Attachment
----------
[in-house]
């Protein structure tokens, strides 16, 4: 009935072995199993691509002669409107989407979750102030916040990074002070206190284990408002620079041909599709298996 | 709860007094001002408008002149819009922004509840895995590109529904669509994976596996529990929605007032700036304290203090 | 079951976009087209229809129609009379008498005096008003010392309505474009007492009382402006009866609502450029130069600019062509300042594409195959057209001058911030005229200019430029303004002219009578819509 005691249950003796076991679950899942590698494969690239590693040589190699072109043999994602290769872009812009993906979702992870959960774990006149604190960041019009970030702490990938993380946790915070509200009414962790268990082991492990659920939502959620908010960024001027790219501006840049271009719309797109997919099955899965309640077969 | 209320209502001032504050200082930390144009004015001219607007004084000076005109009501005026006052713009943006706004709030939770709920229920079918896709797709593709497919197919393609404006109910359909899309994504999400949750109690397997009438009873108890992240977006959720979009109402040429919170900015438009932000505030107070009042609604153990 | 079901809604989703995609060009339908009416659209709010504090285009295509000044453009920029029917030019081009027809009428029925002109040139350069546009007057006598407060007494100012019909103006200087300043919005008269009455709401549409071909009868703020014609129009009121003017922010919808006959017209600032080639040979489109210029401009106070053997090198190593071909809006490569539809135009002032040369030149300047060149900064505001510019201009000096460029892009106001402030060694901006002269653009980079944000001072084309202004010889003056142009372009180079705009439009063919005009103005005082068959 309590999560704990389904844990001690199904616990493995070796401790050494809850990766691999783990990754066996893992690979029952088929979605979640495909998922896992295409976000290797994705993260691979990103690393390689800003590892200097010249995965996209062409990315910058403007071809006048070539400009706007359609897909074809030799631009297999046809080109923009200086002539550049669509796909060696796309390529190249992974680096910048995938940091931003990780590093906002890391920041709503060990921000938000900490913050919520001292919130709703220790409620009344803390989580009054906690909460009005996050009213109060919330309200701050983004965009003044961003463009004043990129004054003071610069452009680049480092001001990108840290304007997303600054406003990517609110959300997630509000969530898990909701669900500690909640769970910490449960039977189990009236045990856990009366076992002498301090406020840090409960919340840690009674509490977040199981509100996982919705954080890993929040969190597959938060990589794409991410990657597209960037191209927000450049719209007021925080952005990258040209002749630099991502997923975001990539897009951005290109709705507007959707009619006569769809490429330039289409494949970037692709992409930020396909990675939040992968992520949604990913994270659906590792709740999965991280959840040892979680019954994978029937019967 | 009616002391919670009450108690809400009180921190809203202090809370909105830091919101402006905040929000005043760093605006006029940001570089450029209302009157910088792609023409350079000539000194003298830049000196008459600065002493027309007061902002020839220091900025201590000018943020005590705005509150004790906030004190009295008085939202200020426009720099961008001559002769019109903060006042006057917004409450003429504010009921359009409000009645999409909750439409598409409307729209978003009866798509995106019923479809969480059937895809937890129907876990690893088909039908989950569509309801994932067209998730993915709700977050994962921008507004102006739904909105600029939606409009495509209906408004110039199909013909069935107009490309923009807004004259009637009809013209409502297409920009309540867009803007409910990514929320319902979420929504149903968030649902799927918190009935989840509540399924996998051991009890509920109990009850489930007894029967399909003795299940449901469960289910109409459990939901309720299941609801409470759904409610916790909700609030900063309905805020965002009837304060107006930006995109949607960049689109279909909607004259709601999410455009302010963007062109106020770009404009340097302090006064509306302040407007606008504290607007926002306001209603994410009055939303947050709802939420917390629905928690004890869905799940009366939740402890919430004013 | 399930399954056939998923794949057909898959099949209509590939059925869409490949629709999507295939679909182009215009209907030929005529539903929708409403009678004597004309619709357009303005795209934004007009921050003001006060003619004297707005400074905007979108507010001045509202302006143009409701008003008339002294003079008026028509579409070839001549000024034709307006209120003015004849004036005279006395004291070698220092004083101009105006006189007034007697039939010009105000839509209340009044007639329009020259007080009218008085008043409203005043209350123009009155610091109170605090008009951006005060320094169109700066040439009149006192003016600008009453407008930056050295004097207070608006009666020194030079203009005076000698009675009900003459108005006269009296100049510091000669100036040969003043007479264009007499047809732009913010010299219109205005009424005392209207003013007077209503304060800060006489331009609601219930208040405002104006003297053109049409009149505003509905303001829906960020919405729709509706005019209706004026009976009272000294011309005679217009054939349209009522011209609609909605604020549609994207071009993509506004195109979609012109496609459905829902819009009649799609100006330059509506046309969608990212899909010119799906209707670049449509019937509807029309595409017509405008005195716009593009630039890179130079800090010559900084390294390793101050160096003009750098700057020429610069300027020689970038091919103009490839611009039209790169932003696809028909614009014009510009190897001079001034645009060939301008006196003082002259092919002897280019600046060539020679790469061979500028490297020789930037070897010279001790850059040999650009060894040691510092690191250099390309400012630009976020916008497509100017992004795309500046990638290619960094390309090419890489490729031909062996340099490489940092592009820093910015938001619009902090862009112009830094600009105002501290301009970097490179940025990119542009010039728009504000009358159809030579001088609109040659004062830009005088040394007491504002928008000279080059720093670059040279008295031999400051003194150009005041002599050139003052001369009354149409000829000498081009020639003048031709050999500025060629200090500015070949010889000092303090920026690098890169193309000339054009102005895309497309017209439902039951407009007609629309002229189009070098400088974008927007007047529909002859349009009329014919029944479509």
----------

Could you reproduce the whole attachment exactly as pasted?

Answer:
[in-house]
């Protein structure tokens, strides 16, 4: 009935072995199993691509002669409107989407979750102030916040990074002070206190284990408002620079041909599709298996 | 709860007094001002408008002149819009922004509840895995590109529904669509994976596996529990929605007032700036304290203090 | 079951976009087209229809129609009379008498005096008003010392309505474009007492009382402006009866609502450029130069600019062509300042594409195959057209001058911030005229200019430029303004002219009578819509 005691249950003796076991679950899942590698494969690239590693040589190699072109043999994602290769872009812009993906979702992870959960774990006149604190960041019009970030702490990938993380946790915070509200009414962790268990082991492990659920939502959620908010960024001027790219501006840049271009719309797109997919099955899965309640077969 | 209320209502001032504050200082930390144009004015001219607007004084000076005109009501005026006052713009943006706004709030939770709920229920079918896709797709593709497919197919393609404006109910359909899309994504999400949750109690397997009438009873108890992240977006959720979009109402040429919170900015438009932000505030107070009042609604153990 | 079901809604989703995609060009339908009416659209709010504090285009295509000044453009920029029917030019081009027809009428029925002109040139350069546009007057006598407060007494100012019909103006200087300043919005008269009455709401549409071909009868703020014609129009009121003017922010919808006959017209600032080639040979489109210029401009106070053997090198190593071909809006490569539809135009002032040369030149300047060149900064505001510019201009000096460029892009106001402030060694901006002269653009980079944000001072084309202004010889003056142009372009180079705009439009063919005009103005005082068959 309590999560704990389904844990001690199904616990493995070796401790050494809850990766691999783990990754066996893992690979029952088929979605979640495909998922896992295409976000290797994705993260691979990103690393390689800003590892200097010249995965996209062409990315910058403007071809006048070539400009706007359609897909074809030799631009297999046809080109923009200086002539550049669509796909060696796309390529190249992974680096910048995938940091931003990780590093906002890391920041709503060990921000938000900490913050919520001292919130709703220790409620009344803390989580009054906690909460009005996050009213109060919330309200701050983004965009003044961003463009004043990129004054003071610069452009680049480092001001990108840290304007997303600054406003990517609110959300997630509000969530898990909701669900500690909640769970910490449960039977189990009236045990856990009366076992002498301090406020840090409960919340840690009674509490977040199981509100996982919705954080890993929040969190597959938060990589794409991410990657597209960037191209927000450049719209007021925080952005990258040209002749630099991502997923975001990539897009951005290109709705507007959707009619006569769809490429330039289409494949970037692709992409930020396909990675939040992968992520949604990913994270659906590792709740999965991280959840040892979680019954994978029937019967 | 009616002391919670009450108690809400009180921190809203202090809370909105830091919101402006905040929000005043760093605006006029940001570089450029209302009157910088792609023409350079000539000194003298830049000196008459600065002493027309007061902002020839220091900025201590000018943020005590705005509150004790906030004190009295008085939202200020426009720099961008001559002769019109903060006042006057917004409450003429504010009921359009409000009645999409909750439409598409409307729209978003009866798509995106019923479809969480059937895809937890129907876990690893088909039908989950569509309801994932067209998730993915709700977050994962921008507004102006739904909105600029939606409009495509209906408004110039199909013909069935107009490309923009807004004259009637009809013209409502297409920009309540867009803007409910990514929320319902979420929504149903968030649902799927918190009935989840509540399924996998051991009890509920109990009850489930007894029967399909003795299940449901469960289910109409459990939901309720299941609801409470759904409610916790909700609030900063309905805020965002009837304060107006930006995109949607960049689109279909909607004259709601999410455009302010963007062109106020770009404009340097302090006064509306302040407007606008504290607007926002306001209603994410009055939303947050709802939420917390629905928690004890869905799940009366939740402890919430004013 | 399930399954056939998923794949057909898959099949209509590939059925869409490949629709999507295939679909182009215009209907030929005529539903929708409403009678004597004309619709357009303005795209934004007009921050003001006060003619004297707005400074905007979108507010001045509202302006143009409701008003008339002294003079008026028509579409070839001549000024034709307006209120003015004849004036005279006395004291070698220092004083101009105006006189007034007697039939010009105000839509209340009044007639329009020259007080009218008085008043409203005043209350123009009155610091109170605090008009951006005060320094169109700066040439009149006192003016600008009453407008930056050295004097207070608006009666020194030079203009005076000698009675009900003459108005006269009296100049510091000669100036040969003043007479264009007499047809732009913010010299219109205005009424005392209207003013007077209503304060800060006489331009609601219930208040405002104006003297053109049409009149505003509905303001829906960020919405729709509706005019209706004026009976009272000294011309005679217009054939349209009522011209609609909605604020549609994207071009993509506004195109979609012109496609459905829902819009009649799609100006330059509506046309969608990212899909010119799906209707670049449509019937509807029309595409017509405008005195716009593009630039890179130079800090010559900084390294390793101050160096003009750098700057020429610069300027020689970038091919103009490839611009039209790169932003696809028909614009014009510009190897001079001034645009060939301008006196003082002259092919002897280019600046060539020679790469061979500028490297020789930037070897010279001790850059040999650009060894040691510092690191250099390309400012630009976020916008497509100017992004795309500046990638290619960094390309090419890489490729031909062996340099490489940092592009820093910015938001619009902090862009112009830094600009105002501290301009970097490179940025990119542009010039728009504000009358159809030579001088609109040659004062830009005088040394007491504002928008000279080059720093670059040279008295031999400051003194150009005041002599050139003052001369009354149409000829000498081009020639003048031709050999500025060629200090500015070949010889000092303090920026690098890169193309000339054009102005895309497309017209439902039951407009007609629309002229189009070098400088974008927007007047529909002859349009009329014919029944479509």